“The powerful Nordberg® GP220™ cone crusher feeds the ample three deck screen of 1,524 metre by 5,480 metre (18’x5’), with crusher and screen being optimally matched to ensure high throughput capacity of a single sized product or up to three calibrated end products,” says Marais. “The fact that the screen does not constrain the crusher output – or vice versa – is an important factor making the LT220D a real world-beater.”

Combining both elements on a single chassis through a compact design reduces the number of service parts, lubricants, moving parts such as engines and conveyors, making for more uptime and lower cost of ownership. Using crushers and screens in a train, he says, the maintenance of the engines for each component often doubles the downtime – this leads to an interruption in production and the double handling of material while the other is being serviced. 

Driving both crusher and screen, the powerful CAT® C9.3B diesel engine also delivers better efficiency with the direct drive power transmission through a Katsa gearbox, with optimised consumption levels of around 35 l/h. 

The versatility of the Metso LT220D has made the unit a star performer in both construction and mining applications in South Africa – thanks to its considerable production capacity and easy mobility. In road building, the units sold locally have produced sub-base material from G1 to G5 categories, as well as aggregates. In the local mining sector, it has been successfully employed to crush and screen lower grade chrome and in other cases blast hole stemming material. 

“In our South African context, the LT220D unit has achieved G1 production rates of 260 tph, and 300 tph of G4 and G5 material,” says Marais. “It has also produced 140 tph of aggregates, products split into a minus 19 mm, minus 13 mm and minus 6 mm categories. In the mining space, production rates of 160 tph on average have been achieved, generating a minus 8 mm chrome product.”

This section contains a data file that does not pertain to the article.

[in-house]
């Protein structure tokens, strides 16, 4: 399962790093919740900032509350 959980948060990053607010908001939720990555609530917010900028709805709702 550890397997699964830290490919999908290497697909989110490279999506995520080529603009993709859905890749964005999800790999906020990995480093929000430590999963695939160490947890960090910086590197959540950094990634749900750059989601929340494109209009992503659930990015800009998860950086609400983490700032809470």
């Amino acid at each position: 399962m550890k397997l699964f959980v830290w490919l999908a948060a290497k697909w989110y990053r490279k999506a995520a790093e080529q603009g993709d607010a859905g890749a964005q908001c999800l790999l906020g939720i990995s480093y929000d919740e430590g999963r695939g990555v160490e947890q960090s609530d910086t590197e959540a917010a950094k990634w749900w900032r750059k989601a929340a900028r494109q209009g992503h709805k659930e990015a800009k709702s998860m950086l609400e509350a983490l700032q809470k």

The screen-first feed configuration means that natural fines and fines generated by the primary crushing stage are removed by the screen so that only material which requires crushing actually reports to the cone crusher, enhancing production capacity. Contributing to its performance and economy is the centrifugal conveyor returning crushed material onto a lifting conveyor to feed the screen. Using centrifugal forces rather than pinching material between two conveyors means less conveyor wear and lower replacement costs. The one metre wide centrifugal conveyor also supports the high tonnages and ensures there are no limitations on the GP220 cone crusher’s throughput.

Marais highlights that the single chassis configuration makes the model ideal for applications where it needs to be moved frequently around a site – or between sites. Transport costs are reduced, as the whole structure – weighing just 48 t – can be moved on one lowbed truck. There is also the benefit of not having to align and configure separate mobile screen and mobile cone crusher components every time it is moved.

“By reducing the set-up time, contractors can enjoy more uptime – which of course boosts production levels,” he says.